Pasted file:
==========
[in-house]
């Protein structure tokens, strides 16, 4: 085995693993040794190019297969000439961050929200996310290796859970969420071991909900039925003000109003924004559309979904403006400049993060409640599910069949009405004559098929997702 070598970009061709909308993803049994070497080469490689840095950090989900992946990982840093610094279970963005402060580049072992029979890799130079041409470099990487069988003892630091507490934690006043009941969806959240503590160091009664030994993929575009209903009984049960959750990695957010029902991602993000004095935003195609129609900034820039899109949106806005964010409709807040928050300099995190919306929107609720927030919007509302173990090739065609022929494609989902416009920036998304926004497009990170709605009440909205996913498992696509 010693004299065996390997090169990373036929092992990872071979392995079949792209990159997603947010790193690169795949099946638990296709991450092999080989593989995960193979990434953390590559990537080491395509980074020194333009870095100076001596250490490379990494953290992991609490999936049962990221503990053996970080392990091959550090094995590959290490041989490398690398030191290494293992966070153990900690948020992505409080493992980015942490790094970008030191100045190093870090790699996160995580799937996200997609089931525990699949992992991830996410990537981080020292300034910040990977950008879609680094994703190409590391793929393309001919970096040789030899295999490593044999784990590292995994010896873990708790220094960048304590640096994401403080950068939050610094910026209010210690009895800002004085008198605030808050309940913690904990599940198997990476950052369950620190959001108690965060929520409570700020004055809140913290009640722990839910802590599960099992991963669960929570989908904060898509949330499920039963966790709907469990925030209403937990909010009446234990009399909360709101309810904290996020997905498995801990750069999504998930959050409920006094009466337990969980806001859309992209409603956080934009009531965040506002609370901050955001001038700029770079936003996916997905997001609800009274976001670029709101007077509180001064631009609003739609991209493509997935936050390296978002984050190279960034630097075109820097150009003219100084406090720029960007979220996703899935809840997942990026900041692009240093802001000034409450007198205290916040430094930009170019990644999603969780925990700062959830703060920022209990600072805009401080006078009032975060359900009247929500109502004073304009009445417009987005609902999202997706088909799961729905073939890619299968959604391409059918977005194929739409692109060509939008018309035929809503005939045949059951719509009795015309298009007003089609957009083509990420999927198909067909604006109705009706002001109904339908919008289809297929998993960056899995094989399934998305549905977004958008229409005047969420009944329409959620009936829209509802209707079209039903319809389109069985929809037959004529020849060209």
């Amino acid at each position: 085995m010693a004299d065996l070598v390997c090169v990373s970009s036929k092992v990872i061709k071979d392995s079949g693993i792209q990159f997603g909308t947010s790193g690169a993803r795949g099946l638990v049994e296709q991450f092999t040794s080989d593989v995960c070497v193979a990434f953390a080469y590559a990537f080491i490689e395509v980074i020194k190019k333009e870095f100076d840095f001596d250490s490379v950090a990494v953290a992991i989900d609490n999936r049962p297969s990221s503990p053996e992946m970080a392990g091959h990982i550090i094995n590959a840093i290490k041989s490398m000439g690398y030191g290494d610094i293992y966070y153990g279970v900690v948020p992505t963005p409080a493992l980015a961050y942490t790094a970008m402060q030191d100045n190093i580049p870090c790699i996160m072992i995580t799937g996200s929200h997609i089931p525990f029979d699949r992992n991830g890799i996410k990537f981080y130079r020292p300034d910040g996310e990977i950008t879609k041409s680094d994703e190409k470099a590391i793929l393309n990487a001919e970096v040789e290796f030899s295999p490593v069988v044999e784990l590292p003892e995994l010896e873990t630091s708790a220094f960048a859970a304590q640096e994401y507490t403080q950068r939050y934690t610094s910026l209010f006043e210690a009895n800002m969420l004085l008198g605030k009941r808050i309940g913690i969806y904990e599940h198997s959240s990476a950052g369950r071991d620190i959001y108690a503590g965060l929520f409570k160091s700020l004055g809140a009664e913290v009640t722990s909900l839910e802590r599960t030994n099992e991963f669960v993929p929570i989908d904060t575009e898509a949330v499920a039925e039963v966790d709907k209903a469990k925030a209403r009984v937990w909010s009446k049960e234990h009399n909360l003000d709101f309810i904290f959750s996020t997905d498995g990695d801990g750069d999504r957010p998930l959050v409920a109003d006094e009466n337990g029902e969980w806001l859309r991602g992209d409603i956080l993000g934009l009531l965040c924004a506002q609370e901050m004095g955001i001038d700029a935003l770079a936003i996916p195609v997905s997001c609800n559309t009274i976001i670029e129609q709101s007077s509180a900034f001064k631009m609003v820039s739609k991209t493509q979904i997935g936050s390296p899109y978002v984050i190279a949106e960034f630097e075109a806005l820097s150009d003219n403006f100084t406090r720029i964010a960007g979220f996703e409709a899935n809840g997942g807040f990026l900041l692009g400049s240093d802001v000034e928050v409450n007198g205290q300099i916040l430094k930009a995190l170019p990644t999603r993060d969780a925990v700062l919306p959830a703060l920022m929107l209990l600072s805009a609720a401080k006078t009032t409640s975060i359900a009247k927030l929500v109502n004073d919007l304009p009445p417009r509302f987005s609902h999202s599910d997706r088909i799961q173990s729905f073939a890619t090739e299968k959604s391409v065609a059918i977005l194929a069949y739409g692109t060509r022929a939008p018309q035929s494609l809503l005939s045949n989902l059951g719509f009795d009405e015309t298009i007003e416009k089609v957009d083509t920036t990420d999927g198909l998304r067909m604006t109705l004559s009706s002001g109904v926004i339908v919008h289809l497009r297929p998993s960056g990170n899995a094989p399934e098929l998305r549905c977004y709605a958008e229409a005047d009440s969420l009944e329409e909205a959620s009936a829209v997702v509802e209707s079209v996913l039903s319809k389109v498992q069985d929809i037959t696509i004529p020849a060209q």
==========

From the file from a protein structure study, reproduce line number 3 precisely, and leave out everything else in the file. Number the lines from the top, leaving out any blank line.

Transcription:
């Amino acid at each position: 085995m010693a004299d065996l070598v390997c090169v990373s970009s036929k092992v990872i061709k071979d392995s079949g693993i792209q990159f997603g909308t947010s790193g690169a993803r795949g099946l638990v049994e296709q991450f092999t040794s080989d593989v995960c070497v193979a990434f953390a080469y590559a990537f080491i490689e395509v980074i020194k190019k333009e870095f100076d840095f001596d250490s490379v950090a990494v953290a992991i989900d609490n999936r049962p297969s990221s503990p053996e992946m970080a392990g091959h990982i550090i094995n590959a840093i290490k041989s490398m000439g690398y030191g290494d610094i293992y966070y153990g279970v900690v948020p992505t963005p409080a493992l980015a961050y942490t790094a970008m402060q030191d100045n190093i580049p870090c790699i996160m072992i995580t799937g996200s929200h997609i089931p525990f029979d699949r992992n991830g890799i996410k990537f981080y130079r020292p300034d910040g996310e990977i950008t879609k041409s680094d994703e190409k470099a590391i793929l393309n990487a001919e970096v040789e290796f030899s295999p490593v069988v044999e784990l590292p003892e995994l010896e873990t630091s708790a220094f960048a859970a304590q640096e994401y507490t403080q950068r939050y934690t610094s910026l209010f006043e210690a009895n800002m969420l004085l008198g605030k009941r808050i309940g913690i969806y904990e599940h198997s959240s990476a950052g369950r071991d620190i959001y108690a503590g965060l929520f409570k160091s700020l004055g809140a009664e913290v009640t722990s909900l839910e802590r599960t030994n099992e991963f669960v993929p929570i989908d904060t575009e898509a949330v499920a039925e039963v966790d709907k209903a469990k925030a209403r009984v937990w909010s009446k049960e234990h009399n909360l003000d709101f309810i904290f959750s996020t997905d498995g990695d801990g750069d999504r957010p998930l959050v409920a109003d006094e009466n337990g029902e969980w806001l859309r991602g992209d409603i956080l993000g934009l009531l965040c924004a506002q609370e901050m004095g955001i001038d700029a935003l770079a936003i996916p195609v997905s997001c609800n559309t009274i976001i670029e129609q709101s007077s509180a900034f001064k631009m609003v820039s739609k991209t493509q979904i997935g936050s390296p899109y978002v984050i190279a949106e960034f630097e075109a806005l820097s150009d003219n403006f100084t406090r720029i964010a960007g979220f996703e409709a899935n809840g997942g807040f990026l900041l692009g400049s240093d802001v000034e928050v409450n007198g205290q300099i916040l430094k930009a995190l170019p990644t999603r993060d969780a925990v700062l919306p959830a703060l920022m929107l209990l600072s805009a609720a401080k006078t009032t409640s975060i359900a009247k927030l929500v109502n004073d919007l304009p009445p417009r509302f987005s609902h999202s599910d997706r088909i799961q173990s729905f073939a890619t090739e299968k959604s391409v065609a059918i977005l194929a069949y739409g692109t060509r022929a939008p018309q035929s494609l809503l005939s045949n989902l059951g719509f009795d009405e015309t298009i007003e416009k089609v957009d083509t920036t990420d999927g198909l998304r067909m604006t109705l004559s009706s002001g109904v926004i339908v919008h289809l497009r297929p998993s960056g990170n899995a094989p399934e098929l998305r549905c977004y709605a958008e229409a005047d009440s969420l009944e329409e909205a959620s009936a829209v997702v509802e209707s079209v996913l039903s319809k389109v498992q069985d929809i037959t696509i004529p020849a060209q």